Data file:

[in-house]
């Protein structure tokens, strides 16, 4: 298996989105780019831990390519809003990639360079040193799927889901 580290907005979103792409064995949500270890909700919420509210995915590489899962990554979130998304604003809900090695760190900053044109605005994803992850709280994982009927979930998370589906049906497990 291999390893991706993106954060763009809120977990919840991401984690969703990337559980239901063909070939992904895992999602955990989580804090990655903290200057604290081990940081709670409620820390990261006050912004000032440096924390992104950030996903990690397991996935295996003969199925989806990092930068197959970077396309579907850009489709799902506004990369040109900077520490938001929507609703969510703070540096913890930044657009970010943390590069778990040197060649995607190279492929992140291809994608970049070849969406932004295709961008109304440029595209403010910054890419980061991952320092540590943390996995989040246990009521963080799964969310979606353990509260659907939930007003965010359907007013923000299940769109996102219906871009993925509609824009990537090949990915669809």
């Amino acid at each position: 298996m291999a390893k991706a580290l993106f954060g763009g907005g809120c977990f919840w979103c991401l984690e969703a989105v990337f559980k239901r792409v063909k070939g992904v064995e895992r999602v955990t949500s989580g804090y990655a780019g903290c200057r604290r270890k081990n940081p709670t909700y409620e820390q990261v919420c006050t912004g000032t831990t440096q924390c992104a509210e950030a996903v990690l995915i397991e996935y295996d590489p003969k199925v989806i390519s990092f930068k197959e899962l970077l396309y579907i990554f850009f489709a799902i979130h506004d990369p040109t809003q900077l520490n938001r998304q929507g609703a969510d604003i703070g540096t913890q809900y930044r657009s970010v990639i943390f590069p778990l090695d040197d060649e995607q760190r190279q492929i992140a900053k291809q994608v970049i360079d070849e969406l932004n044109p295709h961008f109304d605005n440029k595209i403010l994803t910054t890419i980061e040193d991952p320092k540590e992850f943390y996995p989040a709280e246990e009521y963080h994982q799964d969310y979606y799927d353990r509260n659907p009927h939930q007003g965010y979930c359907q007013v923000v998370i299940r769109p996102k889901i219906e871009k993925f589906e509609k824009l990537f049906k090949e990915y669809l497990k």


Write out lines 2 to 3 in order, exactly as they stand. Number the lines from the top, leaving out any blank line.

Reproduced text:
């Protein structure tokens, strides 16, 4: 298996989105780019831990390519809003990639360079040193799927889901 580290907005979103792409064995949500270890909700919420509210995915590489899962990554979130998304604003809900090695760190900053044109605005994803992850709280994982009927979930998370589906049906497990 291999390893991706993106954060763009809120977990919840991401984690969703990337559980239901063909070939992904895992999602955990989580804090990655903290200057604290081990940081709670409620820390990261006050912004000032440096924390992104950030996903990690397991996935295996003969199925989806990092930068197959970077396309579907850009489709799902506004990369040109900077520490938001929507609703969510703070540096913890930044657009970010943390590069778990040197060649995607190279492929992140291809994608970049070849969406932004295709961008109304440029595209403010910054890419980061991952320092540590943390996995989040246990009521963080799964969310979606353990509260659907939930007003965010359907007013923000299940769109996102219906871009993925509609824009990537090949990915669809």
């Amino acid at each position: 298996m291999a390893k991706a580290l993106f954060g763009g907005g809120c977990f919840w979103c991401l984690e969703a989105v990337f559980k239901r792409v063909k070939g992904v064995e895992r999602v955990t949500s989580g804090y990655a780019g903290c200057r604290r270890k081990n940081p709670t909700y409620e820390q990261v919420c006050t912004g000032t831990t440096q924390c992104a509210e950030a996903v990690l995915i397991e996935y295996d590489p003969k199925v989806i390519s990092f930068k197959e899962l970077l396309y579907i990554f850009f489709a799902i979130h506004d990369p040109t809003q900077l520490n938001r998304q929507g609703a969510d604003i703070g540096t913890q809900y930044r657009s970010v990639i943390f590069p778990l090695d040197d060649e995607q760190r190279q492929i992140a900053k291809q994608v970049i360079d070849e969406l932004n044109p295709h961008f109304d605005n440029k595209i403010l994803t910054t890419i980061e040193d991952p320092k540590e992850f943390y996995p989040a709280e246990e009521y963080h994982q799964d969310y979606y799927d353990r509260n659907p009927h939930q007003g965010y979930c359907q007013v923000v998370i299940r769109p996102k889901i219906e871009k993925f589906e509609k824009l990537f049906k090949e990915y669809l497990k």